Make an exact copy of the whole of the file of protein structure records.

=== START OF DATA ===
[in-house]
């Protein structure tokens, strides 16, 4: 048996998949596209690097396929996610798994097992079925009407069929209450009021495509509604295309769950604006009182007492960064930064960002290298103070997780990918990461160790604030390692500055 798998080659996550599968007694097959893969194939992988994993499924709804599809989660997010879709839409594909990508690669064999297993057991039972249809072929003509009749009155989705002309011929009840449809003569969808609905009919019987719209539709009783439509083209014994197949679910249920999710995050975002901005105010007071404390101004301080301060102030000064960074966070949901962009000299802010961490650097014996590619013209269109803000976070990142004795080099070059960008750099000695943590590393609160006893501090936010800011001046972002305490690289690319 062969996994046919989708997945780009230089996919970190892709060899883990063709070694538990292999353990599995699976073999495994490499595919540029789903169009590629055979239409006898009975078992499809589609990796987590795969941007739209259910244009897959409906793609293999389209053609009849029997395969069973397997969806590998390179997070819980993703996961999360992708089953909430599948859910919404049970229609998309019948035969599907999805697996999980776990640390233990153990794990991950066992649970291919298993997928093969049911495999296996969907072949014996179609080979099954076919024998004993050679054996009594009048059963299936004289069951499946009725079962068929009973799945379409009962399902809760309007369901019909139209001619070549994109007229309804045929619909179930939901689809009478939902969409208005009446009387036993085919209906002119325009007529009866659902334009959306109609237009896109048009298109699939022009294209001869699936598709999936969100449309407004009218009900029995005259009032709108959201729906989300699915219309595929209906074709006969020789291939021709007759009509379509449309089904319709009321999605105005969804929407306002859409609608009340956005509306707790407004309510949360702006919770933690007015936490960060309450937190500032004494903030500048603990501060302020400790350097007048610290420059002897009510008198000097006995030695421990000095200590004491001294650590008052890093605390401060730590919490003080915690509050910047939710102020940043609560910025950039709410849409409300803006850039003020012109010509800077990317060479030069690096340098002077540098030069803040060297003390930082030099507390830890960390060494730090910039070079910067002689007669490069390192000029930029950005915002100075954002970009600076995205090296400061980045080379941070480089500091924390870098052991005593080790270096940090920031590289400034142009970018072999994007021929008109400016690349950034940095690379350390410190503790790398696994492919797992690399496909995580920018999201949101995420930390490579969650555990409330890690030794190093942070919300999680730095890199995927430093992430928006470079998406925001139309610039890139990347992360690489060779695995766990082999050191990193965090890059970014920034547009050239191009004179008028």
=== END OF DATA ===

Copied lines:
[in-house]
């Protein structure tokens, strides 16, 4: 048996998949596209690097396929996610798994097992079925009407069929209450009021495509509604295309769950604006009182007492960064930064960002290298103070997780990918990461160790604030390692500055 798998080659996550599968007694097959893969194939992988994993499924709804599809989660997010879709839409594909990508690669064999297993057991039972249809072929003509009749009155989705002309011929009840449809003569969808609905009919019987719209539709009783439509083209014994197949679910249920999710995050975002901005105010007071404390101004301080301060102030000064960074966070949901962009000299802010961490650097014996590619013209269109803000976070990142004795080099070059960008750099000695943590590393609160006893501090936010800011001046972002305490690289690319 062969996994046919989708997945780009230089996919970190892709060899883990063709070694538990292999353990599995699976073999495994490499595919540029789903169009590629055979239409006898009975078992499809589609990796987590795969941007739209259910244009897959409906793609293999389209053609009849029997395969069973397997969806590998390179997070819980993703996961999360992708089953909430599948859910919404049970229609998309019948035969599907999805697996999980776990640390233990153990794990991950066992649970291919298993997928093969049911495999296996969907072949014996179609080979099954076919024998004993050679054996009594009048059963299936004289069951499946009725079962068929009973799945379409009962399902809760309007369901019909139209001619070549994109007229309804045929619909179930939901689809009478939902969409208005009446009387036993085919209906002119325009007529009866659902334009959306109609237009896109048009298109699939022009294209001869699936598709999936969100449309407004009218009900029995005259009032709108959201729906989300699915219309595929209906074709006969020789291939021709007759009509379509449309089904319709009321999605105005969804929407306002859409609608009340956005509306707790407004309510949360702006919770933690007015936490960060309450937190500032004494903030500048603990501060302020400790350097007048610290420059002897009510008198000097006995030695421990000095200590004491001294650590008052890093605390401060730590919490003080915690509050910047939710102020940043609560910025950039709410849409409300803006850039003020012109010509800077990317060479030069690096340098002077540098030069803040060297003390930082030099507390830890960390060494730090910039070079910067002689007669490069390192000029930029950005915002100075954002970009600076995205090296400061980045080379941070480089500091924390870098052991005593080790270096940090920031590289400034142009970018072999994007021929008109400016690349950034940095690379350390410190503790790398696994492919797992690399496909995580920018999201949101995420930390490579969650555990409330890690030794190093942070919300999680730095890199995927430093992430928006470079998406925001139309610039890139990347992360690489060779695995766990082999050191990193965090890059970014920034547009050239191009004179008028």